The course will focus on the processes necessary for the development, cultivation, and growth of innovation within large organizations and within entrepreneurial ventures. Innovation management consists of a set of tools that allow managers and engineers to cooperate with a common understanding of processes and goals. Innovation management allows the organization to respond to external or internal opportunities and use it creatively to introduce new ideas, processes or products.
BUS 695. Human Resource Management (3 hours)
Prerequisite: BUS 602.
This course examines the fundamentals of human-resource management. It emphasizes the individual-organization interface and the administration of the personnel function to achieve organizational objectives.
BUS 698. International Management (3 hours)
Prerequisite: BUS 602.
Managers increasingly work either with an ethnically diverse domestic work force or at cross-national or cross-regional interfaces. To improve performance in these settings, this course examines ways in which cultures vary and how these variations as well as other differences in the world affect work values, expectations and practices. The course then explores ways of effectively managing cultural diversity and managing in international settings.
 
Management Information Systems 
BUS 697. Management Information Systems (3 hours)
This course provides an understanding of the concepts and fundamentals of information systems and information technologies, the challenges of designing and implementing them, and their potential impact on the organization. The course covers the strategic role of information technology; the corporate impact of information technology; building blocks of information technology (data, knowledge and information); the Internet and e-business; information systems development; and information technology infrastructure, architecture and management.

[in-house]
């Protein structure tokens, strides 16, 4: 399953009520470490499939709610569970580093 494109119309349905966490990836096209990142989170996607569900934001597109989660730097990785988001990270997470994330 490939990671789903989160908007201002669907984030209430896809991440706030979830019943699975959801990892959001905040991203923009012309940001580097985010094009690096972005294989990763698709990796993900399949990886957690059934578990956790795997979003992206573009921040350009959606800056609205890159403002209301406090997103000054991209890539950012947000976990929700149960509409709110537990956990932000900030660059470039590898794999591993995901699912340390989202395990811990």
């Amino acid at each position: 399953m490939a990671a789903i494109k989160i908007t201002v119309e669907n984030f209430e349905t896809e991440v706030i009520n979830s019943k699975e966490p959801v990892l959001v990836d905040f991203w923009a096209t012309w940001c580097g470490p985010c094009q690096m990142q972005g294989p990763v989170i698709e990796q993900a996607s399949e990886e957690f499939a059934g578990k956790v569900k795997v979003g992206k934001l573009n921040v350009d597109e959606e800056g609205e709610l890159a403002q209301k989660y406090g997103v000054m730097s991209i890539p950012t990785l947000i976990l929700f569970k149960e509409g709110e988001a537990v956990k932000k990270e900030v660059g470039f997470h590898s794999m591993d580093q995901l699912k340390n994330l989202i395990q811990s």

Marketing
BUS 651. Services Marketing (3 hours)
Prerequisite: BUS 605.
The U.S., as well as much of the world economy, is dominated by services. In the U.S. approximately 75% of the labor force, 70% of the GNP, 45% of an average family’s budget, and 32% of exports are accounted for by services. Yet, business school courses traditionally have focused on the manufacturing sector of the economy. This course is designed for students who may be interested in working in service industries and will address the distinct needs and problems of service firms in the area of marketing. The primary theme of the course is that service organizations (e.g., banks, educational institutions, hospitals, hotels, professional services, transportation companies) require a distinctive approach to marketing strategy, both in its development and execution.